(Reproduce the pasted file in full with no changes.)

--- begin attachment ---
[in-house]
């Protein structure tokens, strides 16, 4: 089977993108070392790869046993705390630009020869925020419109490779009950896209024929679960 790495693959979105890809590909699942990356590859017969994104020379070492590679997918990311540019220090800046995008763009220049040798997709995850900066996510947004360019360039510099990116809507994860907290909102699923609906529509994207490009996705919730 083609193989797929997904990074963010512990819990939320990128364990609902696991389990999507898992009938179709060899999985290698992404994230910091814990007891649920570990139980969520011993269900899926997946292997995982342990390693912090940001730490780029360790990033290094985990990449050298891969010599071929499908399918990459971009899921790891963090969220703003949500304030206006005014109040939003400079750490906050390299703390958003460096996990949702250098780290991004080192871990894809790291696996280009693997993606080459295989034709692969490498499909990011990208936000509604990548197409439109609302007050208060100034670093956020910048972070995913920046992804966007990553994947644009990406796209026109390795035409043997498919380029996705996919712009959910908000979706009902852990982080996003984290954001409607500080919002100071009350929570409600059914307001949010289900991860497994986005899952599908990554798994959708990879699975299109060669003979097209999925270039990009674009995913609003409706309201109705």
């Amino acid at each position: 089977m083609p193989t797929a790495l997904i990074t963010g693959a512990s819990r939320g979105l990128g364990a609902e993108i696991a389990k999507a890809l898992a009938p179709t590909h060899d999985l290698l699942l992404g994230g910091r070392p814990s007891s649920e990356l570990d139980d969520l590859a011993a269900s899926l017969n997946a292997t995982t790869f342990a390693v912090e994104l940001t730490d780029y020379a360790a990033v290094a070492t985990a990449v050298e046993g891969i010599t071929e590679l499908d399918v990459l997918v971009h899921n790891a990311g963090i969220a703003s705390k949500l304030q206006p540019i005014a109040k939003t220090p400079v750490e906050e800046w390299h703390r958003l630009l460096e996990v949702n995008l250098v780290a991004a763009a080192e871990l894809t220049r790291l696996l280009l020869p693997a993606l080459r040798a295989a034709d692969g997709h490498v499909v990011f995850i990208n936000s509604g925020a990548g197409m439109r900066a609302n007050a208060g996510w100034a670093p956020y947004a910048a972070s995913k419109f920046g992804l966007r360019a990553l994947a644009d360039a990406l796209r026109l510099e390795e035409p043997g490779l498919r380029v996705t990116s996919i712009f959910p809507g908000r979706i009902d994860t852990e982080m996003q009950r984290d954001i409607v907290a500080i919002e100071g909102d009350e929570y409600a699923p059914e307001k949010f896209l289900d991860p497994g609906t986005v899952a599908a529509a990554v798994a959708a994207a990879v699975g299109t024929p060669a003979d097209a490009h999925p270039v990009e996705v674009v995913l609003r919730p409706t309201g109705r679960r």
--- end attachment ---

[in-house]
């Protein structure tokens, strides 16, 4: 089977993108070392790869046993705390630009020869925020419109490779009950896209024929679960 790495693959979105890809590909699942990356590859017969994104020379070492590679997918990311540019220090800046995008763009220049040798997709995850900066996510947004360019360039510099990116809507994860907290909102699923609906529509994207490009996705919730 083609193989797929997904990074963010512990819990939320990128364990609902696991389990999507898992009938179709060899999985290698992404994230910091814990007891649920570990139980969520011993269900899926997946292997995982342990390693912090940001730490780029360790990033290094985990990449050298891969010599071929499908399918990459971009899921790891963090969220703003949500304030206006005014109040939003400079750490906050390299703390958003460096996990949702250098780290991004080192871990894809790291696996280009693997993606080459295989034709692969490498499909990011990208936000509604990548197409439109609302007050208060100034670093956020910048972070995913920046992804966007990553994947644009990406796209026109390795035409043997498919380029996705996919712009959910908000979706009902852990982080996003984290954001409607500080919002100071009350929570409600059914307001949010289900991860497994986005899952599908990554798994959708990879699975299109060669003979097209999925270039990009674009995913609003409706309201109705």
């Amino acid at each position: 089977m083609p193989t797929a790495l997904i990074t963010g693959a512990s819990r939320g979105l990128g364990a609902e993108i696991a389990k999507a890809l898992a009938p179709t590909h060899d999985l290698l699942l992404g994230g910091r070392p814990s007891s649920e990356l570990d139980d969520l590859a011993a269900s899926l017969n997946a292997t995982t790869f342990a390693v912090e994104l940001t730490d780029y020379a360790a990033v290094a070492t985990a990449v050298e046993g891969i010599t071929e590679l499908d399918v990459l997918v971009h899921n790891a990311g963090i969220a703003s705390k949500l304030q206006p540019i005014a109040k939003t220090p400079v750490e906050e800046w390299h703390r958003l630009l460096e996990v949702n995008l250098v780290a991004a763009a080192e871990l894809t220049r790291l696996l280009l020869p693997a993606l080459r040798a295989a034709d692969g997709h490498v499909v990011f995850i990208n936000s509604g925020a990548g197409m439109r900066a609302n007050a208060g996510w100034a670093p956020y947004a910048a972070s995913k419109f920046g992804l966007r360019a990553l994947a644009d360039a990406l796209r026109l510099e390795e035409p043997g490779l498919r380029v996705t990116s996919i712009f959910p809507g908000r979706i009902d994860t852990e982080m996003q009950r984290d954001i409607v907290a500080i919002e100071g909102d009350e929570y409600a699923p059914e307001k949010f896209l289900d991860p497994g609906t986005v899952a599908a529509a990554v798994a959708a994207a990879v699975g299109t024929p060669a003979d097209a490009h999925p270039v990009e996705v674009v995913l609003r919730p409706t309201g109705r679960r």